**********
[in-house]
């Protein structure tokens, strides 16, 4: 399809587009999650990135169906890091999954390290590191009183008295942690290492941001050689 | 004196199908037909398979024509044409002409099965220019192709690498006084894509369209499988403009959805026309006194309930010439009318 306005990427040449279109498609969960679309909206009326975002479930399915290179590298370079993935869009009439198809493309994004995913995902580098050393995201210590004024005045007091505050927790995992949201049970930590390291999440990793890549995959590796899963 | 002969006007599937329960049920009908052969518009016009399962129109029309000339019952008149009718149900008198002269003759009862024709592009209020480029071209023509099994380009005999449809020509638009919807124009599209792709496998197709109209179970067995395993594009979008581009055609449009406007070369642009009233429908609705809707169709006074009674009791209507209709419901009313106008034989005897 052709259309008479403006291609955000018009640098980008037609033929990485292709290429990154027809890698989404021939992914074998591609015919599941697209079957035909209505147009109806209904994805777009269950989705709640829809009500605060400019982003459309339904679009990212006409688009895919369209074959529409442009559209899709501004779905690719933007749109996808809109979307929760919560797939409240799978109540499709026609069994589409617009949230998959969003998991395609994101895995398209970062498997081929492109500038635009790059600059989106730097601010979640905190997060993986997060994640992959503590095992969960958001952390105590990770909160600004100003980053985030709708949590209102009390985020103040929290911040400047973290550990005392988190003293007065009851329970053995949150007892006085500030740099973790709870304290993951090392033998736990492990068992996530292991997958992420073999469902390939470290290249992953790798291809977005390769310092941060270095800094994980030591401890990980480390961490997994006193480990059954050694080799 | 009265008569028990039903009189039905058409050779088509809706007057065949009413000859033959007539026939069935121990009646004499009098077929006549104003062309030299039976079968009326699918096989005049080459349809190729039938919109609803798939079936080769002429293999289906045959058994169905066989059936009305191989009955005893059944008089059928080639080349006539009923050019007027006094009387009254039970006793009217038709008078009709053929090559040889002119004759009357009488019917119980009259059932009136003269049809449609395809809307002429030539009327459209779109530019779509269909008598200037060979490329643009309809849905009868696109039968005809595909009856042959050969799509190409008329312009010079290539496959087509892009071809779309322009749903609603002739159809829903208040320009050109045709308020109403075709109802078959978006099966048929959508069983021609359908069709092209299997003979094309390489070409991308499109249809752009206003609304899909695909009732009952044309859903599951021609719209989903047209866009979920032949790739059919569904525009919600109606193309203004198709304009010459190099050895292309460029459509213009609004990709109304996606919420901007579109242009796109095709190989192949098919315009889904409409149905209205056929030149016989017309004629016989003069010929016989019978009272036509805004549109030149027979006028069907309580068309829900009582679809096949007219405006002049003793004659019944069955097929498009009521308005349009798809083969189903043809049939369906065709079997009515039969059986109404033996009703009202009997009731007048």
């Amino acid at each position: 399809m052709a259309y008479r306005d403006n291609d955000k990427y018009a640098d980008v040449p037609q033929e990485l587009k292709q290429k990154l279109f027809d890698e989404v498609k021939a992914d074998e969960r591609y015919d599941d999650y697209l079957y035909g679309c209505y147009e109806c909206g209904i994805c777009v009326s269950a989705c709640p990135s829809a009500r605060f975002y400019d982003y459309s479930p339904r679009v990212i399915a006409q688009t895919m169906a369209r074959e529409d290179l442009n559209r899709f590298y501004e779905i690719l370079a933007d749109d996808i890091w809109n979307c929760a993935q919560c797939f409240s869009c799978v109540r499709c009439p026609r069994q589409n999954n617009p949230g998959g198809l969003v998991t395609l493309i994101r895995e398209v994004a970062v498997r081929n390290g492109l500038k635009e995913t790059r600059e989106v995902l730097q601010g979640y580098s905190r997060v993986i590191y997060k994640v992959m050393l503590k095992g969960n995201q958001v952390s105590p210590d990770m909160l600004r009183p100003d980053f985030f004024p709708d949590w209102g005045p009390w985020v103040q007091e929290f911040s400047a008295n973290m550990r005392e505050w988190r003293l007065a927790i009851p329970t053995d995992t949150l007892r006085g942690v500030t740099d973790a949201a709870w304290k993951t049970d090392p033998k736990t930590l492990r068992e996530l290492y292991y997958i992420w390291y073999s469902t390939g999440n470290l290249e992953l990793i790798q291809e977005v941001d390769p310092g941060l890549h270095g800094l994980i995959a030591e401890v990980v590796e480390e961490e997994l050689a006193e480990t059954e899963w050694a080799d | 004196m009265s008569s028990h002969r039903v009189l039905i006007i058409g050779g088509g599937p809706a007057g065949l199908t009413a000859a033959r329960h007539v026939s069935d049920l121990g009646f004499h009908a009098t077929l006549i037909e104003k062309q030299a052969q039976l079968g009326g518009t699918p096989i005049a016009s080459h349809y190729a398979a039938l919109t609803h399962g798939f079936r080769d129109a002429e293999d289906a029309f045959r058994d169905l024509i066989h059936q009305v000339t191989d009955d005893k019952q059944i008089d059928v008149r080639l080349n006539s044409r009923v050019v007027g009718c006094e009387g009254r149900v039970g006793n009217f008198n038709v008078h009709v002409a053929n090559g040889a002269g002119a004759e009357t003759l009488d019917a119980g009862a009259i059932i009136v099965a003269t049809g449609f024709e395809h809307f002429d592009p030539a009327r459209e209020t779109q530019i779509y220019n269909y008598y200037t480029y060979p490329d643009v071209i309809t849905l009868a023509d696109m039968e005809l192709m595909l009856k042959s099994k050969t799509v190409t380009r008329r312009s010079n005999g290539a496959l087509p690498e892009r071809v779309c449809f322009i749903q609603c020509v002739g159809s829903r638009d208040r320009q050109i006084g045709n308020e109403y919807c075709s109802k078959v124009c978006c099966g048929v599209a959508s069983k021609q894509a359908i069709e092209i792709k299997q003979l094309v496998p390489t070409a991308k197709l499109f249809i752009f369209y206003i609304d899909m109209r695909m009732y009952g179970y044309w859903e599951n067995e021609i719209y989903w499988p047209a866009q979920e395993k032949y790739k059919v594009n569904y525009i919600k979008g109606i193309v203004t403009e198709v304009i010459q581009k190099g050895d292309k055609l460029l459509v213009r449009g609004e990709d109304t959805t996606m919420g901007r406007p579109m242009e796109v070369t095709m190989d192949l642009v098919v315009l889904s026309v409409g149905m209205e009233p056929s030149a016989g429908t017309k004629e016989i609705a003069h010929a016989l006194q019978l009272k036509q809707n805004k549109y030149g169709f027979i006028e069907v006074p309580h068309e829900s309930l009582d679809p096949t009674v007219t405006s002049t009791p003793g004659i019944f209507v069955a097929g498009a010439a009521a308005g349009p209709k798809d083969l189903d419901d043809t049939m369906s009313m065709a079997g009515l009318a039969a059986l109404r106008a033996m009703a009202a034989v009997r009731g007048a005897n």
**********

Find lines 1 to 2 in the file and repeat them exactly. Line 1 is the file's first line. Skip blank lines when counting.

[in-house]
């Protein structure tokens, strides 16, 4: 399809587009999650990135169906890091999954390290590191009183008295942690290492941001050689 | 004196199908037909398979024509044409002409099965220019192709690498006084894509369209499988403009959805026309006194309930010439009318 306005990427040449279109498609969960679309909206009326975002479930399915290179590298370079993935869009009439198809493309994004995913995902580098050393995201210590004024005045007091505050927790995992949201049970930590390291999440990793890549995959590796899963 | 002969006007599937329960049920009908052969518009016009399962129109029309000339019952008149009718149900008198002269003759009862024709592009209020480029071209023509099994380009005999449809020509638009919807124009599209792709496998197709109209179970067995395993594009979008581009055609449009406007070369642009009233429908609705809707169709006074009674009791209507209709419901009313106008034989005897 052709259309008479403006291609955000018009640098980008037609033929990485292709290429990154027809890698989404021939992914074998591609015919599941697209079957035909209505147009109806209904994805777009269950989705709640829809009500605060400019982003459309339904679009990212006409688009895919369209074959529409442009559209899709501004779905690719933007749109996808809109979307929760919560797939409240799978109540499709026609069994589409617009949230998959969003998991395609994101895995398209970062498997081929492109500038635009790059600059989106730097601010979640905190997060993986997060994640992959503590095992969960958001952390105590990770909160600004100003980053985030709708949590209102009390985020103040929290911040400047973290550990005392988190003293007065009851329970053995949150007892006085500030740099973790709870304290993951090392033998736990492990068992996530292991997958992420073999469902390939470290290249992953790798291809977005390769310092941060270095800094994980030591401890990980480390961490997994006193480990059954050694080799 | 009265008569028990039903009189039905058409050779088509809706007057065949009413000859033959007539026939069935121990009646004499009098077929006549104003062309030299039976079968009326699918096989005049080459349809190729039938919109609803798939079936080769002429293999289906045959058994169905066989059936009305191989009955005893059944008089059928080639080349006539009923050019007027006094009387009254039970006793009217038709008078009709053929090559040889002119004759009357009488019917119980009259059932009136003269049809449609395809809307002429030539009327459209779109530019779509269909008598200037060979490329643009309809849905009868696109039968005809595909009856042959050969799509190409008329312009010079290539496959087509892009071809779309322009749903609603002739159809829903208040320009050109045709308020109403075709109802078959978006099966048929959508069983021609359908069709092209299997003979094309390489070409991308499109249809752009206003609304899909695909009732009952044309859903599951021609719209989903047209866009979920032949790739059919569904525009919600109606193309203004198709304009010459190099050895292309460029459509213009609004990709109304996606919420901007579109242009796109095709190989192949098919315009889904409409149905209205056929030149016989017309004629016989003069010929016989019978009272036509805004549109030149027979006028069907309580068309829900009582679809096949007219405006002049003793004659019944069955097929498009009521308005349009798809083969189903043809049939369906065709079997009515039969059986109404033996009703009202009997009731007048």